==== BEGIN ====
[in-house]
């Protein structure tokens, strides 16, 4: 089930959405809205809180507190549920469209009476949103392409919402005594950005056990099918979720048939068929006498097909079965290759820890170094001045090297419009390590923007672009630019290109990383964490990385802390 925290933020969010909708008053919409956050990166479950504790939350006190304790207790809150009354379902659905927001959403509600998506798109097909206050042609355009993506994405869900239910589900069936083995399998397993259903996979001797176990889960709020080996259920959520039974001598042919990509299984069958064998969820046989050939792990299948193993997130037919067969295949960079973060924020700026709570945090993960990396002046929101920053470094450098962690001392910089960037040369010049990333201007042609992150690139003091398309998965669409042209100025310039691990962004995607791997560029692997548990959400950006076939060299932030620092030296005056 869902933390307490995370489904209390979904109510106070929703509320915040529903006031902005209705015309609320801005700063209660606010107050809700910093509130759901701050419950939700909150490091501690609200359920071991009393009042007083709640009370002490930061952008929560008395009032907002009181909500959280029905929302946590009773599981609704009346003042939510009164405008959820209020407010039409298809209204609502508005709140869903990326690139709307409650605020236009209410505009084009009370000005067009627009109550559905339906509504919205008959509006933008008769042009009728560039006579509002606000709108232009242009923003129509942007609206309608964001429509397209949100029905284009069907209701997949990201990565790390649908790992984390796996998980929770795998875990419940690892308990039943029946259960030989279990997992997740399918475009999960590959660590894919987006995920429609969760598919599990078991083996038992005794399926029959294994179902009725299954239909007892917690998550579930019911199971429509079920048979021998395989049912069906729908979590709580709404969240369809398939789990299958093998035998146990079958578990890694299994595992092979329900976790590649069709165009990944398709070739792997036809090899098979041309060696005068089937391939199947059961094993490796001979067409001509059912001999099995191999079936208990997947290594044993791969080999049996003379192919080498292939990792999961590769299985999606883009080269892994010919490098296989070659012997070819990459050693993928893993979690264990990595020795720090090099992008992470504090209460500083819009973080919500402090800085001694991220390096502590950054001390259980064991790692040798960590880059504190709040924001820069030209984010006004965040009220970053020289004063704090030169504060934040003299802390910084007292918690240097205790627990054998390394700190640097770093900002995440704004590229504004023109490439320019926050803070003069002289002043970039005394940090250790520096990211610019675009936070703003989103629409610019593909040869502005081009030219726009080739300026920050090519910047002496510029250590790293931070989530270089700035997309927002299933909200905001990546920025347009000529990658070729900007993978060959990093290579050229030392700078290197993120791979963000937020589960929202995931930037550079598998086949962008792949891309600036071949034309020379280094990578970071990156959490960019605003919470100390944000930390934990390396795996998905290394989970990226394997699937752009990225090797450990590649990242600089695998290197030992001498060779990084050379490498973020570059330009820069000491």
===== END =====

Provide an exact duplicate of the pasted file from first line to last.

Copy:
[in-house]
């Protein structure tokens, strides 16, 4: 089930959405809205809180507190549920469209009476949103392409919402005594950005056990099918979720048939068929006498097909079965290759820890170094001045090297419009390590923007672009630019290109990383964490990385802390 925290933020969010909708008053919409956050990166479950504790939350006190304790207790809150009354379902659905927001959403509600998506798109097909206050042609355009993506994405869900239910589900069936083995399998397993259903996979001797176990889960709020080996259920959520039974001598042919990509299984069958064998969820046989050939792990299948193993997130037919067969295949960079973060924020700026709570945090993960990396002046929101920053470094450098962690001392910089960037040369010049990333201007042609992150690139003091398309998965669409042209100025310039691990962004995607791997560029692997548990959400950006076939060299932030620092030296005056 869902933390307490995370489904209390979904109510106070929703509320915040529903006031902005209705015309609320801005700063209660606010107050809700910093509130759901701050419950939700909150490091501690609200359920071991009393009042007083709640009370002490930061952008929560008395009032907002009181909500959280029905929302946590009773599981609704009346003042939510009164405008959820209020407010039409298809209204609502508005709140869903990326690139709307409650605020236009209410505009084009009370000005067009627009109550559905339906509504919205008959509006933008008769042009009728560039006579509002606000709108232009242009923003129509942007609206309608964001429509397209949100029905284009069907209701997949990201990565790390649908790992984390796996998980929770795998875990419940690892308990039943029946259960030989279990997992997740399918475009999960590959660590894919987006995920429609969760598919599990078991083996038992005794399926029959294994179902009725299954239909007892917690998550579930019911199971429509079920048979021998395989049912069906729908979590709580709404969240369809398939789990299958093998035998146990079958578990890694299994595992092979329900976790590649069709165009990944398709070739792997036809090899098979041309060696005068089937391939199947059961094993490796001979067409001509059912001999099995191999079936208990997947290594044993791969080999049996003379192919080498292939990792999961590769299985999606883009080269892994010919490098296989070659012997070819990459050693993928893993979690264990990595020795720090090099992008992470504090209460500083819009973080919500402090800085001694991220390096502590950054001390259980064991790692040798960590880059504190709040924001820069030209984010006004965040009220970053020289004063704090030169504060934040003299802390910084007292918690240097205790627990054998390394700190640097770093900002995440704004590229504004023109490439320019926050803070003069002289002043970039005394940090250790520096990211610019675009936070703003989103629409610019593909040869502005081009030219726009080739300026920050090519910047002496510029250590790293931070989530270089700035997309927002299933909200905001990546920025347009000529990658070729900007993978060959990093290579050229030392700078290197993120791979963000937020589960929202995931930037550079598998086949962008792949891309600036071949034309020379280094990578970071990156959490960019605003919470100390944000930390934990390396795996998905290394989970990226394997699937752009990225090797450990590649990242600089695998290197030992001498060779990084050379490498973020570059330009820069000491």